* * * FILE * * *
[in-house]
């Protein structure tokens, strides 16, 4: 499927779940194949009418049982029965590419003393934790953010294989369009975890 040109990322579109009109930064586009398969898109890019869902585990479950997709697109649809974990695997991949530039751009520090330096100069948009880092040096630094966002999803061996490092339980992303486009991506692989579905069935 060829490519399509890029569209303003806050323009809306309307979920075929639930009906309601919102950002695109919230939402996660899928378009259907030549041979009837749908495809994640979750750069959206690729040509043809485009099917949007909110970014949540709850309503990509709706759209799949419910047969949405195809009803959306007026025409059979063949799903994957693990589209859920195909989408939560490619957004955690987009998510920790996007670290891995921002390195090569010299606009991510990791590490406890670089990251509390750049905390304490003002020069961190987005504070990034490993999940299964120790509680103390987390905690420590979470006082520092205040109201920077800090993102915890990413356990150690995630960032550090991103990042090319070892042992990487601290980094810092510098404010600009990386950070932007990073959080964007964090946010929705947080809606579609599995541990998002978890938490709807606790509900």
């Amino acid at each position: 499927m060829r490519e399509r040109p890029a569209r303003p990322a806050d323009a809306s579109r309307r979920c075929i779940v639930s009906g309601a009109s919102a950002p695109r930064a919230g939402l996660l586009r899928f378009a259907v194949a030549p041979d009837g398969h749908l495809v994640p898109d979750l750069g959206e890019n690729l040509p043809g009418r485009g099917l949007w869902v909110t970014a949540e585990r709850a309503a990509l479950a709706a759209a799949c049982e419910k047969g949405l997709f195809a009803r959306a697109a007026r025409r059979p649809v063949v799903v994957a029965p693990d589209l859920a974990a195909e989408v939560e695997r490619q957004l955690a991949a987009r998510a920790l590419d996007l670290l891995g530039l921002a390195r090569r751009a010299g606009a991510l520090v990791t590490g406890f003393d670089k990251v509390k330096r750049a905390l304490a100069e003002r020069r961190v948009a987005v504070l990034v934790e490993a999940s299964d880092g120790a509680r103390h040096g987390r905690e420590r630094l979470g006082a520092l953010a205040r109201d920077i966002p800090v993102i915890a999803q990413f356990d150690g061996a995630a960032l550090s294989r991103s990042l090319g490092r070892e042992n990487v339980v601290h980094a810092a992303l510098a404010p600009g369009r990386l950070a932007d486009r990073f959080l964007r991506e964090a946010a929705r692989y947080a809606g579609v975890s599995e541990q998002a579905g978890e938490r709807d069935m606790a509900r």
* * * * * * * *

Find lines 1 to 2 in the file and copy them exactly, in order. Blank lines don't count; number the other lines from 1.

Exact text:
[in-house]
């Protein structure tokens, strides 16, 4: 499927779940194949009418049982029965590419003393934790953010294989369009975890 040109990322579109009109930064586009398969898109890019869902585990479950997709697109649809974990695997991949530039751009520090330096100069948009880092040096630094966002999803061996490092339980992303486009991506692989579905069935 060829490519399509890029569209303003806050323009809306309307979920075929639930009906309601919102950002695109919230939402996660899928378009259907030549041979009837749908495809994640979750750069959206690729040509043809485009099917949007909110970014949540709850309503990509709706759209799949419910047969949405195809009803959306007026025409059979063949799903994957693990589209859920195909989408939560490619957004955690987009998510920790996007670290891995921002390195090569010299606009991510990791590490406890670089990251509390750049905390304490003002020069961190987005504070990034490993999940299964120790509680103390987390905690420590979470006082520092205040109201920077800090993102915890990413356990150690995630960032550090991103990042090319070892042992990487601290980094810092510098404010600009990386950070932007990073959080964007964090946010929705947080809606579609599995541990998002978890938490709807606790509900």